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Light for the Aging Eye

As people grow older, less light reaches the back of the eye. Natural changes associated with aging result in reduced vision and increased glare sensitivity. Not only can this be frustrating and debilitating, but it can also lead to additional problems, such as an increased chance of falling. Also, reduced light on the retina allows the body's circadian rhythm to get out of sync, which may disrupt the sleep cycle.

By using good lighting design, seniors can see better, avoid falls, and sleep better.

Tips on lighting for the aging eye:

  • Provide extra light: Paint walls a light color to increase reflected light, provide flexible task lights, use undercabinet lighting, install fixtures over work areas and place table lamps near reading chairs and beds.
  • Avoid shadows: Locate a desk, table, or floor lamp to the left of a right-handed person and to the right of a left-handed person. Lighting from the side reduces glare and minimizes shadows on the task.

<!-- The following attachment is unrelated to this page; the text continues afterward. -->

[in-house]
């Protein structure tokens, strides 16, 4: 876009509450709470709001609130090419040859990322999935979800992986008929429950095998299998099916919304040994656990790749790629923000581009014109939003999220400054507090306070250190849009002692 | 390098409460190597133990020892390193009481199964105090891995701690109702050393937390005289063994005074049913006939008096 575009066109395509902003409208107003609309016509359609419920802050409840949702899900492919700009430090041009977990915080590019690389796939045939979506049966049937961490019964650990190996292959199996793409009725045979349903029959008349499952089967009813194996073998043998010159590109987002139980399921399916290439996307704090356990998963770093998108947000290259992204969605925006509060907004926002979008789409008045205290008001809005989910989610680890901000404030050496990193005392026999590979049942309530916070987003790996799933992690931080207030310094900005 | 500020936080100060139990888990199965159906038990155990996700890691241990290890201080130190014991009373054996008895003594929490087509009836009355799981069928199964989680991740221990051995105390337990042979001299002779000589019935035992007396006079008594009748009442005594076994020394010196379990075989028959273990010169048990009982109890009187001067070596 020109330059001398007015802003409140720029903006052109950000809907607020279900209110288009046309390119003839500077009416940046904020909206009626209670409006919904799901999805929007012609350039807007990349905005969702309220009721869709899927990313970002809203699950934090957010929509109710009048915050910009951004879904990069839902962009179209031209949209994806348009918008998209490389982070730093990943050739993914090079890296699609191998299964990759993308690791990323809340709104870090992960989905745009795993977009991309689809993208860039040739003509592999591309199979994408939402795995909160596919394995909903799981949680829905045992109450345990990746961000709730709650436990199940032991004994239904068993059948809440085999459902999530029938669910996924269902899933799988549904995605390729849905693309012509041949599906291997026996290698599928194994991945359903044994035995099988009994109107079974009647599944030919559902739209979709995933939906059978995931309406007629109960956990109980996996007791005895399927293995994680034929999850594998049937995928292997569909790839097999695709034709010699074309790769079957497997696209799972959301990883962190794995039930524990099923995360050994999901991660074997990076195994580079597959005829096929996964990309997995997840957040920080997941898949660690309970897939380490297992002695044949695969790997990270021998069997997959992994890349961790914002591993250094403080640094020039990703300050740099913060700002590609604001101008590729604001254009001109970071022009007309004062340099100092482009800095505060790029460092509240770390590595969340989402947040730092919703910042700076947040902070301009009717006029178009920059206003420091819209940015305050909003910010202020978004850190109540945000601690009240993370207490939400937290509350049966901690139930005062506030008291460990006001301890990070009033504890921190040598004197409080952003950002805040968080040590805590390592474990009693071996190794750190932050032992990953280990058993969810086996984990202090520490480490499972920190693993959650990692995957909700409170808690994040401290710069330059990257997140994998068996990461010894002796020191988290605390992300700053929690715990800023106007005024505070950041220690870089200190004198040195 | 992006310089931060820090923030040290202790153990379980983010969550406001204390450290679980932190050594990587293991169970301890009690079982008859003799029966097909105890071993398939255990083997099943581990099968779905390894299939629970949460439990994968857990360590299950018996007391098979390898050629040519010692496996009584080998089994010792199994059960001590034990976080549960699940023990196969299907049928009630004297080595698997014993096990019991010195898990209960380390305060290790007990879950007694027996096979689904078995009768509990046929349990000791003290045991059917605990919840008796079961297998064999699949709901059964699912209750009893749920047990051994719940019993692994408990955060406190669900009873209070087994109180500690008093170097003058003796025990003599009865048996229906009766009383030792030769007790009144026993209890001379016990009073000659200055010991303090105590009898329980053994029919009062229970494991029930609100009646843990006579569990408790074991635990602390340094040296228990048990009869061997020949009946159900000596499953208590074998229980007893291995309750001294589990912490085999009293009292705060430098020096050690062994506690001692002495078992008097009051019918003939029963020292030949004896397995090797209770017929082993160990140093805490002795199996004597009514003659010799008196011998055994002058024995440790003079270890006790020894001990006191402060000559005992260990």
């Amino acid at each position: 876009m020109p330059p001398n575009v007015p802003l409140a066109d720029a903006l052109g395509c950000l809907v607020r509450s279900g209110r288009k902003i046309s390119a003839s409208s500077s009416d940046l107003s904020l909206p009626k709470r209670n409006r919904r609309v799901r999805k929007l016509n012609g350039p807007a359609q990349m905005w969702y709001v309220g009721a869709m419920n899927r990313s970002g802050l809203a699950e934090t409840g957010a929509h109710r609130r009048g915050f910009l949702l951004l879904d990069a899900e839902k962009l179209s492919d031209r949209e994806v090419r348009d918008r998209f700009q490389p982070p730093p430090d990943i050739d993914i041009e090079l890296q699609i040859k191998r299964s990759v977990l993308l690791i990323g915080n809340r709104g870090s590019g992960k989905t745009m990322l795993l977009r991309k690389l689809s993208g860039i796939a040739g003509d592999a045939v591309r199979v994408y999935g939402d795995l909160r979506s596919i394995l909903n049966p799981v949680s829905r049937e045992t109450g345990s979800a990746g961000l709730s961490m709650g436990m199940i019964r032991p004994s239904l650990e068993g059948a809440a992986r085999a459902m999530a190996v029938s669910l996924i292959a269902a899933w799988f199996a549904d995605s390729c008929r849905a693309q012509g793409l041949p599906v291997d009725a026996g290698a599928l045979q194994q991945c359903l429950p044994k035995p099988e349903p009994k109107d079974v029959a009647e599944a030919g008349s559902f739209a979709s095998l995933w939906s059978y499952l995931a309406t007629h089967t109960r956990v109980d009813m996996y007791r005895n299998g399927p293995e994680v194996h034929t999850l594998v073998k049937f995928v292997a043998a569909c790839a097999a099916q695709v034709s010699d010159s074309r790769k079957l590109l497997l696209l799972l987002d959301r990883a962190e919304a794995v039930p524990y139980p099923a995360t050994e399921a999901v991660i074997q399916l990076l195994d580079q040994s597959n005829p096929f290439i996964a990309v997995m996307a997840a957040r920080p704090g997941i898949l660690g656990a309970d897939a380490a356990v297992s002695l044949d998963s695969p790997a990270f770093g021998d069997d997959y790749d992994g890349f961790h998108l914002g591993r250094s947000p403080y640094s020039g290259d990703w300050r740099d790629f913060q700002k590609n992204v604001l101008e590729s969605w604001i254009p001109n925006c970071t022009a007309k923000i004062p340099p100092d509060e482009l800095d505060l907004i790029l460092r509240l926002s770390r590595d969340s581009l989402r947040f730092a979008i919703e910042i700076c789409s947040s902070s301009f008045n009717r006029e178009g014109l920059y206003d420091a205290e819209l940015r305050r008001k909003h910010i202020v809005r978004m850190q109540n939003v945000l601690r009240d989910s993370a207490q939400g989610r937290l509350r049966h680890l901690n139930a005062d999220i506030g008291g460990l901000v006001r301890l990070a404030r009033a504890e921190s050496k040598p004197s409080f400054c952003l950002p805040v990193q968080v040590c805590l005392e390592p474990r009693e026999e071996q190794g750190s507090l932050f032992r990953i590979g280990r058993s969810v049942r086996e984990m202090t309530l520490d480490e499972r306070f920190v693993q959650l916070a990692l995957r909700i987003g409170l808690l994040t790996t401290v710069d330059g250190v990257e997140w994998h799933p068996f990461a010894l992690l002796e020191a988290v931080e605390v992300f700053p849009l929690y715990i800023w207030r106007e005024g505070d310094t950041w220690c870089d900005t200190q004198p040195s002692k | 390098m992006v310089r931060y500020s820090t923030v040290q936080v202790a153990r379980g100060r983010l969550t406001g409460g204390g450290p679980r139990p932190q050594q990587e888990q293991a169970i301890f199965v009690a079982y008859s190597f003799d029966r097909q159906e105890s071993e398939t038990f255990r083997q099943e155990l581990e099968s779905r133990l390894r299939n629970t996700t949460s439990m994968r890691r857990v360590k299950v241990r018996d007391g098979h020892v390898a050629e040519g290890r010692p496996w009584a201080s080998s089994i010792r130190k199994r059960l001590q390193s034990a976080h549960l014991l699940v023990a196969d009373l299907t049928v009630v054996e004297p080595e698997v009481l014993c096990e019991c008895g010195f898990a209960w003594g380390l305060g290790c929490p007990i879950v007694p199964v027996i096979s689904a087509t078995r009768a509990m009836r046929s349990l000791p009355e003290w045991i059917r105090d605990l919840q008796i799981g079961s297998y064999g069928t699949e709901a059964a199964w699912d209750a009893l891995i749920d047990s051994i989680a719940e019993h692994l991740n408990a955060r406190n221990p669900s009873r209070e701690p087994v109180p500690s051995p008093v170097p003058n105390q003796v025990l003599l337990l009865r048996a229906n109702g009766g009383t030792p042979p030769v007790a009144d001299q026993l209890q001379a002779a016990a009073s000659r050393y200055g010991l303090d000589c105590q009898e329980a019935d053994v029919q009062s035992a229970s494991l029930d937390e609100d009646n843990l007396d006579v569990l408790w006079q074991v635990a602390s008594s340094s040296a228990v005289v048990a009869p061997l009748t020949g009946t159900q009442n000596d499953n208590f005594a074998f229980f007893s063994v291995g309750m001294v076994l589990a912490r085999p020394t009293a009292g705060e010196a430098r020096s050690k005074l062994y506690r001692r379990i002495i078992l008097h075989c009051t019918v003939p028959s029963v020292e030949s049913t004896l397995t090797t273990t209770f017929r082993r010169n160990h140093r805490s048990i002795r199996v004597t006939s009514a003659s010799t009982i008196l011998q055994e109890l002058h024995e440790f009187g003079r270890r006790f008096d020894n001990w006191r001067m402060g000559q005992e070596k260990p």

• Avoid glare: To avoid glare, do not install bright fixtures near glossy surfaces, avoid using clear glass fixtures, and shield bulbs from direct view.
  • Provide orienting information: Use nightlights, glowing switches, and lights along pathways and around doors to help seniors orient themselves to avoid falling. Use contrasting colors to make objects more visible (such as a dark baseboard next to a light color floor).
  • Provide lighting that better entrains the circadian rhythm, including higher levels of light during the morning and lower levels in the evening and at night.

Additional Information